Table 1. Top ten classical HLA alleles associated with psoriasis, and comparison to HIV-1 controllers as published in [15].

Stepwise Regression Modeling Identifies HLA Alleles with Independent Effects on Psoriasis Susceptibility, Including the HIV-1 Control Alleles B*57:01 and B*27:05

To identify HLA alleles independently associated with psoriasis, we performed stepwise regression modeling, first conditioning the association results on the top allele HLA-C*06:02, and then adding alleles to the model in a stepwise manner. We identified HLA-C*06:02, B*38:01, A*02:01, B*39:01, B*27:05, B*08:01, B*14:02, B*55:01, and B*57:01 as HLA class I alleles independently associated with psoriasis (Table 2). In the multivariate regression model including all of these alleles, the HIV-1 viral control alleles B*57:01 and B*27:05 both had significant effect on psoriasis susceptibility (OR = 1.52 and 1.75, respectively). The contribution of B*27:05 was more apparent in the regression model than when B*27:05 was analyzed as a single allele (p = 0.016, OR = 1.32 [1.05–1.66]). The HIV-1 progression allele B*35 remained independently associated with psoriasis after conditioning on the top allele C*06:02 (p = 0.0064, OR = 0.77 [0.63–0.93]), but further conditioning on B*38:01 and A*02:01 resulted in a residual association signal for B*35 of p = 0.0168, OR = 0.78 [0.64–0.96]).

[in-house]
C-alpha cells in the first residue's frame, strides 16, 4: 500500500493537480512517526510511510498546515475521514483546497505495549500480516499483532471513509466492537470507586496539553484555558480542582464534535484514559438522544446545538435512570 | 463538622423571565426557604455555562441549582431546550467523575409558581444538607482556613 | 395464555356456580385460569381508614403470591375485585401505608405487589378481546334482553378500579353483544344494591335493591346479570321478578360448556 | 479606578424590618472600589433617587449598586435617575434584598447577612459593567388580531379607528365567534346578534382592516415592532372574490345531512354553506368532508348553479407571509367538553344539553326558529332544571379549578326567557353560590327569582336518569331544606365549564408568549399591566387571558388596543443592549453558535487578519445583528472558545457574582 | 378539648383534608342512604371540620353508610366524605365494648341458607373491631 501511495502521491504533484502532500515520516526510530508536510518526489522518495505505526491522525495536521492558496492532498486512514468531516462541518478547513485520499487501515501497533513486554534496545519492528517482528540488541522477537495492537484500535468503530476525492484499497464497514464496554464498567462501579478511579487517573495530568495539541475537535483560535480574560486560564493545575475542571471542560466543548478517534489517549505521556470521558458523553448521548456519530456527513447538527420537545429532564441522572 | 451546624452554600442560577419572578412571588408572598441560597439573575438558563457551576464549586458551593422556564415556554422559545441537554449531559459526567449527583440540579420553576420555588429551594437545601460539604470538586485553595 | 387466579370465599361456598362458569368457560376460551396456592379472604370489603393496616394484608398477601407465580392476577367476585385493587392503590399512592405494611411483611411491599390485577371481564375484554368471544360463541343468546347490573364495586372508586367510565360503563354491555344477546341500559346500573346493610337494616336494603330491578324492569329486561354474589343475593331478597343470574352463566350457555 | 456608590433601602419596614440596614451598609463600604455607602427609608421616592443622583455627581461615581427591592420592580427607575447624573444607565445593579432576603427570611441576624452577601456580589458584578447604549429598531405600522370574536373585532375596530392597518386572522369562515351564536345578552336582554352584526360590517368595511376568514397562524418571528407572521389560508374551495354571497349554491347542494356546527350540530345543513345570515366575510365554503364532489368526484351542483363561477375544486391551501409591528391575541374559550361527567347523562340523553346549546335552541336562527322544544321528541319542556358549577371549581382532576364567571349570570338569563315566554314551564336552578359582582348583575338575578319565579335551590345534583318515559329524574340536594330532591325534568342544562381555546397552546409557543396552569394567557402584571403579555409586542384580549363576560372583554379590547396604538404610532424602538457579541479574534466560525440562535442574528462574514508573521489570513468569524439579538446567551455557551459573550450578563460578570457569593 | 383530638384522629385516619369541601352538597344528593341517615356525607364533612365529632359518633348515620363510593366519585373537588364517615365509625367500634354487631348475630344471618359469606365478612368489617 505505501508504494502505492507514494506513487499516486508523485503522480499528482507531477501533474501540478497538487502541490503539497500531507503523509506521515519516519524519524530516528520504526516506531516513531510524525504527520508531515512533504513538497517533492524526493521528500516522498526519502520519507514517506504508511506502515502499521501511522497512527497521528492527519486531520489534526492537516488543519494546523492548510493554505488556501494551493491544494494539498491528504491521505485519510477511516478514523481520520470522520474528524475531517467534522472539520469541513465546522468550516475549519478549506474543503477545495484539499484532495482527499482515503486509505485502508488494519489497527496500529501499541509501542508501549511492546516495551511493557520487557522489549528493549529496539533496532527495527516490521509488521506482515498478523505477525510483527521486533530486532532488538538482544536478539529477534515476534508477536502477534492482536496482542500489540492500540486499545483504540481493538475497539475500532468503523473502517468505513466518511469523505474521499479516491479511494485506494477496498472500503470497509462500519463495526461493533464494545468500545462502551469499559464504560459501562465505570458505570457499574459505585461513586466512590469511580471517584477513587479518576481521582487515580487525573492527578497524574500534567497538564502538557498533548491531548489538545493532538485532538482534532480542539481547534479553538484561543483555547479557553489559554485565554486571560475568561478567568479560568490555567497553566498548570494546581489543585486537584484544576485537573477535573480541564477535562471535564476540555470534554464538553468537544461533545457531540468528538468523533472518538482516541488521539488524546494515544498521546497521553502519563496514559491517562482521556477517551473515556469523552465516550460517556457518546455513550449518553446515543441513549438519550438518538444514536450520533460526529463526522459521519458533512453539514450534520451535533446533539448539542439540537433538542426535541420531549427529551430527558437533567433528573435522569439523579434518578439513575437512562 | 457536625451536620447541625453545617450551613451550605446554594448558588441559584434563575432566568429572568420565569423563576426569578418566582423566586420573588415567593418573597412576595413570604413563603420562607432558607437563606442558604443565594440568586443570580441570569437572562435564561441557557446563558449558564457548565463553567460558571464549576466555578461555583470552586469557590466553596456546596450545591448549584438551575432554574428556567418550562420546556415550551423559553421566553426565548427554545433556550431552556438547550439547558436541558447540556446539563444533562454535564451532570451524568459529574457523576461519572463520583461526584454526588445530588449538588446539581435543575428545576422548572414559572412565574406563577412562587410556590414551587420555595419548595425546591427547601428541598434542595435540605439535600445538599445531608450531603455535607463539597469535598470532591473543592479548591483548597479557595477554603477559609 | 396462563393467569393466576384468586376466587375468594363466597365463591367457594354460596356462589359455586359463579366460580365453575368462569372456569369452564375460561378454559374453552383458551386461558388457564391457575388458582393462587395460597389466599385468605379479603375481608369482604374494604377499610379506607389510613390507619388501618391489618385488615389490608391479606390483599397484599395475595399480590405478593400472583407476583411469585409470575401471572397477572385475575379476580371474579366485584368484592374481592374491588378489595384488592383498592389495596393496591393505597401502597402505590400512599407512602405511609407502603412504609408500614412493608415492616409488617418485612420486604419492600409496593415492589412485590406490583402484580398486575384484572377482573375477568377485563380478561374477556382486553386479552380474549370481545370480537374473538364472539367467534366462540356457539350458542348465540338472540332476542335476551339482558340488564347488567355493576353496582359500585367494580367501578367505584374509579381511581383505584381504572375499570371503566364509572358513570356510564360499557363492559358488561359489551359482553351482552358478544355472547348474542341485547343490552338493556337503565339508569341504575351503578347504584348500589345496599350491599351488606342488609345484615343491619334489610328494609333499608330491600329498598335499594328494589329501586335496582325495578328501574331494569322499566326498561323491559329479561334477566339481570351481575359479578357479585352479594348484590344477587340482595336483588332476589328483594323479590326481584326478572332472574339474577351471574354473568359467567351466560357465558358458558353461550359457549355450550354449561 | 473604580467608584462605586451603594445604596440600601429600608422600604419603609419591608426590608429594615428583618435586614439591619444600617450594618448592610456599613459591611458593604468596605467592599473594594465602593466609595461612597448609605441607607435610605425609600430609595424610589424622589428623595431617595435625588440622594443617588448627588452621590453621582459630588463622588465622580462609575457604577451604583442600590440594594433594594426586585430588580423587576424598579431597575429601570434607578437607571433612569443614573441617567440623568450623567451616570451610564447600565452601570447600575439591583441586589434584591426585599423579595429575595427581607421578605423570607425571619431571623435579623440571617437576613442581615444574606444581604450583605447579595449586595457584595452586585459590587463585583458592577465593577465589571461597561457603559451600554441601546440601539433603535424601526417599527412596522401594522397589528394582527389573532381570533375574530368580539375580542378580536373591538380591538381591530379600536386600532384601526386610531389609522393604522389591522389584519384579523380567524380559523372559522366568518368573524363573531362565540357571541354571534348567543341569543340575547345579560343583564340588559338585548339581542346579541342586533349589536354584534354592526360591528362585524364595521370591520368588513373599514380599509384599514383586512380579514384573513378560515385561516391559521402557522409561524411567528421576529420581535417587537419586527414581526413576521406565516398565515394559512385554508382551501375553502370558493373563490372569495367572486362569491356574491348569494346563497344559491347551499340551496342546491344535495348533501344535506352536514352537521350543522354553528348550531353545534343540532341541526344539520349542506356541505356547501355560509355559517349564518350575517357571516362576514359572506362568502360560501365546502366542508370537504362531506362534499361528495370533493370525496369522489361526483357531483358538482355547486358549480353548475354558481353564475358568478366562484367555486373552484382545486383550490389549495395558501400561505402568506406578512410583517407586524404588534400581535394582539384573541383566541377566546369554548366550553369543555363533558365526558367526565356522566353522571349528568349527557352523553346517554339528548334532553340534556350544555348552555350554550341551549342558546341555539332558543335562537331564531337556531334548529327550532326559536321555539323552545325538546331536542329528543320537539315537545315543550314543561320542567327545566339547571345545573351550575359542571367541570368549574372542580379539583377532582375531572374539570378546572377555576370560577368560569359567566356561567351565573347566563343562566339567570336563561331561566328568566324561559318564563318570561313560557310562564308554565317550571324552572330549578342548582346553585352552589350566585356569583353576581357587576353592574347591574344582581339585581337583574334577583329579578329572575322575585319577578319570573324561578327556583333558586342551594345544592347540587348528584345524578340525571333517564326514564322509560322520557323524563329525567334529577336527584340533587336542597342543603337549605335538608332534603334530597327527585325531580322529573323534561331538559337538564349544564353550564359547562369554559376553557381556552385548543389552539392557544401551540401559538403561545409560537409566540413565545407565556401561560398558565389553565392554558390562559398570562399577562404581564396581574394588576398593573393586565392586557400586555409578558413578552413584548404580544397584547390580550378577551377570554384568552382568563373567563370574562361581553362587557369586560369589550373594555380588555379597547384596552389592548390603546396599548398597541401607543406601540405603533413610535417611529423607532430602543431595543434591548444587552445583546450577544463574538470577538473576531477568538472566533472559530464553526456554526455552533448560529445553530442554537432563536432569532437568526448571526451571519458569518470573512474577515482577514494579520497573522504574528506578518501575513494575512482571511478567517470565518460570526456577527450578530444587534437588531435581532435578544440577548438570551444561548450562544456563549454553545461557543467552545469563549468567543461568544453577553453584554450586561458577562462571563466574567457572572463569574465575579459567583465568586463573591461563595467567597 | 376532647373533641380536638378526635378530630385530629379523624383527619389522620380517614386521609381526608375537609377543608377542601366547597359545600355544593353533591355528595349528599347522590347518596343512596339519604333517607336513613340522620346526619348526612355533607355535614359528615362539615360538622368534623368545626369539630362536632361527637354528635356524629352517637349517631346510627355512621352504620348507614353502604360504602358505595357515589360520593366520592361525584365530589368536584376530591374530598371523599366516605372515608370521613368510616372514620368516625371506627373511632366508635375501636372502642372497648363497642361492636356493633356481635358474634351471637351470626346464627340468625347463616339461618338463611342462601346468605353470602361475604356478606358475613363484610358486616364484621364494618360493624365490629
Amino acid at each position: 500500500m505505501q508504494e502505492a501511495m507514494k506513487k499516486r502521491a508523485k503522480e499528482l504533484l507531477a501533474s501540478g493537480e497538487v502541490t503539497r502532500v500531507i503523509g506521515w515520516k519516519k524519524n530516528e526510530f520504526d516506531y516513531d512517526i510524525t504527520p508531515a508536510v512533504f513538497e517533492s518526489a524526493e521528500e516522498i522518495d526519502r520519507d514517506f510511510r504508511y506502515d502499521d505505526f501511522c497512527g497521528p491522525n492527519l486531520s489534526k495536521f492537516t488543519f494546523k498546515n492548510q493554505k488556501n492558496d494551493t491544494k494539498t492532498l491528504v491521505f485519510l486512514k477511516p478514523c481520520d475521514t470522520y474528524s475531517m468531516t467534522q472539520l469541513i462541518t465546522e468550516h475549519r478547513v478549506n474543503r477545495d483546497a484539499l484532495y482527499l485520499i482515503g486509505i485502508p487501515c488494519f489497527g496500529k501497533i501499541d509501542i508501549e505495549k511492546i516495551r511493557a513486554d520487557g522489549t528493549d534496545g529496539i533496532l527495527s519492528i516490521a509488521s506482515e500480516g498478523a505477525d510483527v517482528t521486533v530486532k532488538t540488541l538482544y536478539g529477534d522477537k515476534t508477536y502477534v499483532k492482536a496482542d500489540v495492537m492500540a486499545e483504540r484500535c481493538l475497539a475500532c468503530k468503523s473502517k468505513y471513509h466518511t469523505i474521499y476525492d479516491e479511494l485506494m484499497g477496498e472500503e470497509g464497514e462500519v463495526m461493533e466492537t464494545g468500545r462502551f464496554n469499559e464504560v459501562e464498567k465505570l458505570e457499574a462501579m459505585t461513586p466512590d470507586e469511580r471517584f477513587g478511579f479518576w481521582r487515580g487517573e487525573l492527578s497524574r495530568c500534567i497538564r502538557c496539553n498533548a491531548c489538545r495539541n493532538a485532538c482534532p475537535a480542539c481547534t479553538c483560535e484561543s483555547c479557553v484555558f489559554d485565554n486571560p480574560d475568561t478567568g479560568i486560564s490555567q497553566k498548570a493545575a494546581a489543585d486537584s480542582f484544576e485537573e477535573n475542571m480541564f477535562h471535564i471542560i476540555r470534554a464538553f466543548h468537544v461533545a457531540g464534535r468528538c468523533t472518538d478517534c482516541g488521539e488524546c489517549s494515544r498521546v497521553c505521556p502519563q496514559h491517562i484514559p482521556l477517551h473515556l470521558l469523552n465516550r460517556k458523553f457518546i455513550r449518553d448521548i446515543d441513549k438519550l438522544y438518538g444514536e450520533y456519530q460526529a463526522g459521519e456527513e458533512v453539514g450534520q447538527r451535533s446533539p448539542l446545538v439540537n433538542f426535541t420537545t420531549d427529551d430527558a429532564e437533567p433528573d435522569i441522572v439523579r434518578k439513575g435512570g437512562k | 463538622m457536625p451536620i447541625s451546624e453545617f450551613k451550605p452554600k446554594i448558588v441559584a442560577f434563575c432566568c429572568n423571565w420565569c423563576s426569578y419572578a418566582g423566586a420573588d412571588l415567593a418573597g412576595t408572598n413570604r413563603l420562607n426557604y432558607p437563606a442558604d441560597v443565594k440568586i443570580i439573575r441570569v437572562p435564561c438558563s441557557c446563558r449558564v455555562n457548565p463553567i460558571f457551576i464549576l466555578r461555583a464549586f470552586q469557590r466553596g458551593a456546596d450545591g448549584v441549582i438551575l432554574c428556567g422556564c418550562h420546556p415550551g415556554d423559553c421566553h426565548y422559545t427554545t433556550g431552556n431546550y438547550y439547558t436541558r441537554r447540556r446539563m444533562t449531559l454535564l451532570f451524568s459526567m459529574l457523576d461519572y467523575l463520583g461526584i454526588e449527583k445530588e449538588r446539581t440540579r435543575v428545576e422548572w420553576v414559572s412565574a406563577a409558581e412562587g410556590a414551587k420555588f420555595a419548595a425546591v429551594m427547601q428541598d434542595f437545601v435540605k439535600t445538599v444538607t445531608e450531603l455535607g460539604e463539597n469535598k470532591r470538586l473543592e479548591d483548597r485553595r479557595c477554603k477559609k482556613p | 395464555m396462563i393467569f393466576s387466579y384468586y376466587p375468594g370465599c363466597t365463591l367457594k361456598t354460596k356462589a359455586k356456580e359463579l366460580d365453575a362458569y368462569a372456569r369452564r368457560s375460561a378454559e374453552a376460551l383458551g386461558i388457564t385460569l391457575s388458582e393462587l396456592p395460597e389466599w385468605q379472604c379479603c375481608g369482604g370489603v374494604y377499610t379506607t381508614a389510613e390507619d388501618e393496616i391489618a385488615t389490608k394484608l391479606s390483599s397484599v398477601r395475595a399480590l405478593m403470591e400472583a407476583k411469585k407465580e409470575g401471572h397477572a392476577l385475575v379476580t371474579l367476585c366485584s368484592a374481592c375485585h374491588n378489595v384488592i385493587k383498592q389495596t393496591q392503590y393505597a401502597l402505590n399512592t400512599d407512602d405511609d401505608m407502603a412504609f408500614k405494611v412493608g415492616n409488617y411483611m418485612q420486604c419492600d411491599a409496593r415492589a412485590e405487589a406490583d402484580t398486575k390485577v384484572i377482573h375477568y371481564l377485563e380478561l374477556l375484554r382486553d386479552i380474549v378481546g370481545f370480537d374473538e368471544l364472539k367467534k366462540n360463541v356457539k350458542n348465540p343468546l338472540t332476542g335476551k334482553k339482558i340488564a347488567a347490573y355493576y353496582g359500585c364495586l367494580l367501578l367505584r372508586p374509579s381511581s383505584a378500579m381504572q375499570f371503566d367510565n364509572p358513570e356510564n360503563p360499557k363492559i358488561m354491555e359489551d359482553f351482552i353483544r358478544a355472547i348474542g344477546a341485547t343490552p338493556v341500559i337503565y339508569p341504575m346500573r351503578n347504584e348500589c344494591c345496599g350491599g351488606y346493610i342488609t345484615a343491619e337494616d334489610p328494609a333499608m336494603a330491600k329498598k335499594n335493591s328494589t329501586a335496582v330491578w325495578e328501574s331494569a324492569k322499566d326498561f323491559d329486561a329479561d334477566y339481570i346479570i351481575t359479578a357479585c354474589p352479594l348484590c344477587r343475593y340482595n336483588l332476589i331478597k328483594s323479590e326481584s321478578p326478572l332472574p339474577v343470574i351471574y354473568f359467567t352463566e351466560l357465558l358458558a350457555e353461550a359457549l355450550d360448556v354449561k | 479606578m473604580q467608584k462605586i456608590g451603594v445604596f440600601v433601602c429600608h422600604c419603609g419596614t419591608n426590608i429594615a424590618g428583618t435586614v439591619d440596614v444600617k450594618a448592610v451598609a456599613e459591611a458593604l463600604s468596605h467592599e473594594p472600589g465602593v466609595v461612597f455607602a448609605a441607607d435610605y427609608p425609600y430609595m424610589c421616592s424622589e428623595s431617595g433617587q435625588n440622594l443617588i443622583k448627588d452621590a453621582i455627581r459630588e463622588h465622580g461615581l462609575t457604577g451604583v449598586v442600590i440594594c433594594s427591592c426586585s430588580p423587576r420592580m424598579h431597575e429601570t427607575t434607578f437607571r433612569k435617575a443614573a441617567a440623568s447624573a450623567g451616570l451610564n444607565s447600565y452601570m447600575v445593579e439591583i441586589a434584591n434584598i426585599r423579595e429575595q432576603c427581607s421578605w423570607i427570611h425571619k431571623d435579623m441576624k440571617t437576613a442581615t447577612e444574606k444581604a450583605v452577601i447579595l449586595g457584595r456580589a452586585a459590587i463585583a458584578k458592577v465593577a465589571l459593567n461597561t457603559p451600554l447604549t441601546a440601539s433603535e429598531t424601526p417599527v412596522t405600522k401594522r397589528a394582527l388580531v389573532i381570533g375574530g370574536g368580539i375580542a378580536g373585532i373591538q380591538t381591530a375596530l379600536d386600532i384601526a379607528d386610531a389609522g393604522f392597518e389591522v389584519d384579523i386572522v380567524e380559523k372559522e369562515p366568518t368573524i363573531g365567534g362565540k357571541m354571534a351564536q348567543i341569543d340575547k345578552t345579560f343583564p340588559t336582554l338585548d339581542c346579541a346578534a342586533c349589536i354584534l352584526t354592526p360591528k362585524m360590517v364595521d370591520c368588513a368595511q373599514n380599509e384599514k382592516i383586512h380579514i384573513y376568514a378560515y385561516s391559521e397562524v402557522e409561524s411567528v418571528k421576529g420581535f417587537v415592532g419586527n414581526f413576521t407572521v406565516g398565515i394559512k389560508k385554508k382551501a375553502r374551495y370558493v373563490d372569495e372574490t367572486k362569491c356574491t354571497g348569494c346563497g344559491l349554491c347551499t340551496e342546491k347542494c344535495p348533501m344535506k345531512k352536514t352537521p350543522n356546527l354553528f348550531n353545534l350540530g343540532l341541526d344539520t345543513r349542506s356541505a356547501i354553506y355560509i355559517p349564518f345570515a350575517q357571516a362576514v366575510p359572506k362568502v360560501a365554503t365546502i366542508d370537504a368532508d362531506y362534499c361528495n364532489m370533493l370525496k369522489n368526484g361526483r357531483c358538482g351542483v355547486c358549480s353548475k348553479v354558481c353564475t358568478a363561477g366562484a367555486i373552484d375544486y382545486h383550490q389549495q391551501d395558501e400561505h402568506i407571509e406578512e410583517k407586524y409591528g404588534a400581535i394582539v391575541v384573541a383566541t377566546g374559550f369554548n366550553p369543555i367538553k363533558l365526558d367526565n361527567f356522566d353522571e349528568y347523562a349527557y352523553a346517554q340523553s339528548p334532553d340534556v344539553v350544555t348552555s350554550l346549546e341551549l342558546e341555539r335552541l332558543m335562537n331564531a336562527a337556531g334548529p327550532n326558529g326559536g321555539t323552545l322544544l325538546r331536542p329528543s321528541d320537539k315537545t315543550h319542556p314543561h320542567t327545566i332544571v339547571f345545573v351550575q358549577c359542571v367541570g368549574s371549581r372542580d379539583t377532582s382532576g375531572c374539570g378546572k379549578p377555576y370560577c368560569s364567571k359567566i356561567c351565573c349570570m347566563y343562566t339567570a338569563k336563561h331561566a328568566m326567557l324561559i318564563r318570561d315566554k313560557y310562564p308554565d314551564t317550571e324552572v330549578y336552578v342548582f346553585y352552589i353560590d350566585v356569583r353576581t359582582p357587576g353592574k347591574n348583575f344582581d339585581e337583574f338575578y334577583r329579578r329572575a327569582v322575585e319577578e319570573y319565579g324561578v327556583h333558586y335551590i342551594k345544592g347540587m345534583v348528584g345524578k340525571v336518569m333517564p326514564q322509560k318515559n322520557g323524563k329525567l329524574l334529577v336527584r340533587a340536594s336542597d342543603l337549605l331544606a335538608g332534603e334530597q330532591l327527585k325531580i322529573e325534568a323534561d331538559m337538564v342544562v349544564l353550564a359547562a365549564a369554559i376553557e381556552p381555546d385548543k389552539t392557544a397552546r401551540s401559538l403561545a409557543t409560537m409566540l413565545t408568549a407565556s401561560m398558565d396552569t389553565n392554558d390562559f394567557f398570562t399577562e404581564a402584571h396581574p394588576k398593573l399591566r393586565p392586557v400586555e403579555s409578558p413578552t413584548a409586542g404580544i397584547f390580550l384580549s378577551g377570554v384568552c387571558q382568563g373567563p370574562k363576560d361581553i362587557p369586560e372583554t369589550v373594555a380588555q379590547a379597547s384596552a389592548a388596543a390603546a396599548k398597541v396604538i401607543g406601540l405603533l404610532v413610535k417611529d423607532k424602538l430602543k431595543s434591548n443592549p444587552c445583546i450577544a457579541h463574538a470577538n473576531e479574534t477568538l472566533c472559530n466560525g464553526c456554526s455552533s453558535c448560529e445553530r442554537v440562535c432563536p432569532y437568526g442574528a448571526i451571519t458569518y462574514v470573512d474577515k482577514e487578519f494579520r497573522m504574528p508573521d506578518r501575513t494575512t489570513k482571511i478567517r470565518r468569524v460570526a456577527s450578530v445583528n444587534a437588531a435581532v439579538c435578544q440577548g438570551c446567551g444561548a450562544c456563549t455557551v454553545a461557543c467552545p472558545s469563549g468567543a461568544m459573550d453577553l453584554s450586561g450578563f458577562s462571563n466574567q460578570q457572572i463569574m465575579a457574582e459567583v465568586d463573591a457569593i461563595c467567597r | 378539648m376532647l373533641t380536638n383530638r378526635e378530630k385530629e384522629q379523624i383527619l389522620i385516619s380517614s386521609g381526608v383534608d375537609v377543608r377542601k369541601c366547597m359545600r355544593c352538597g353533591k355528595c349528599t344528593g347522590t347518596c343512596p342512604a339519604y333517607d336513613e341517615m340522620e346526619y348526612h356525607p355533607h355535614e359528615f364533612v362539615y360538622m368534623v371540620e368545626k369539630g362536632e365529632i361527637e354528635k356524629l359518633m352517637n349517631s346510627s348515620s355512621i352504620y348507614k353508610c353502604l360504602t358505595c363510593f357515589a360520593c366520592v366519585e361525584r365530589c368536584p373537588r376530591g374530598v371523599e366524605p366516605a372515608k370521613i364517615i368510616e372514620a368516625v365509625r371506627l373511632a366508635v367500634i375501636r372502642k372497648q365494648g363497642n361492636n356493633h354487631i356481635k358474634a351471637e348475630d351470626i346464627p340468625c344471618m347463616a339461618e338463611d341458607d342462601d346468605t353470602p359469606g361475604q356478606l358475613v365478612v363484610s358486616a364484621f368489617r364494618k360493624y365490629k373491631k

Table 2. HLA class I alleles identified by stepwise logistic regression as independently associated with psoriasis.

We also performed stepwise regression modeling combining class I and class II HLA alleles. At 4 digit resolution, C*06:02, B*38:01, DQB1*05:02, DQB1*06:04, and A*02:01 were found to be independent risk factors; however, at 2 digit resolution, the class II alleles DQB1*05 and DQB1*06 were no longer significant (data not shown).

The Extended Haplotype B*57:01–C*06:02–DQA1*02:01–DQB1*03:03–DRB1*07:01 Is Associated with Both Psoriasis Susceptibility and HIV-1 Control

We performed haplotype analysis in psoriasis patients and HIV-1 controllers to help understand how combinations of HLA alleles contribute to the observed association signals. We estimated the frequency of HLA haplotypes in our psoriasis case-control cohort as well as in 214 Caucasian HIV-1 infected individuals (52 HIV-1 controllers, 162 non-controllers) in the SCOPE cohort, whose HLA class I and II alleles had been previously genotyped. Our analysis revealed that both psoriasis patients and HIV-1 controllers are highly enriched for the B*57:01–C*06:02 haplotype as well as the extended haplotype B*57:01–C*06:02–DQA1*02:01–DQB1*03:03–DRB1*07:01, thus explaining why these individual alleles are associated with both phenotypes (Table 3 and Table 4). We found that the association of DQA1*02:01, DQB1*03:03, and DRB1*07:01 with psoriasis was nearly completely due to the effects of C*06:02 or B*57:01, since conditioning DQA1*0201 and DRB1*0701 on C*06:02 resulted in p = 0.017, OR = 1.21 and p = 0.199, OR = 1.11, respectively; and conditioning DQB1*0303 on B*57:01 resulted in p = 0.038, OR = 1.33. Thus, the primary genetic determinants of both psoriasis and HIV-1 control reside within the class I alleles.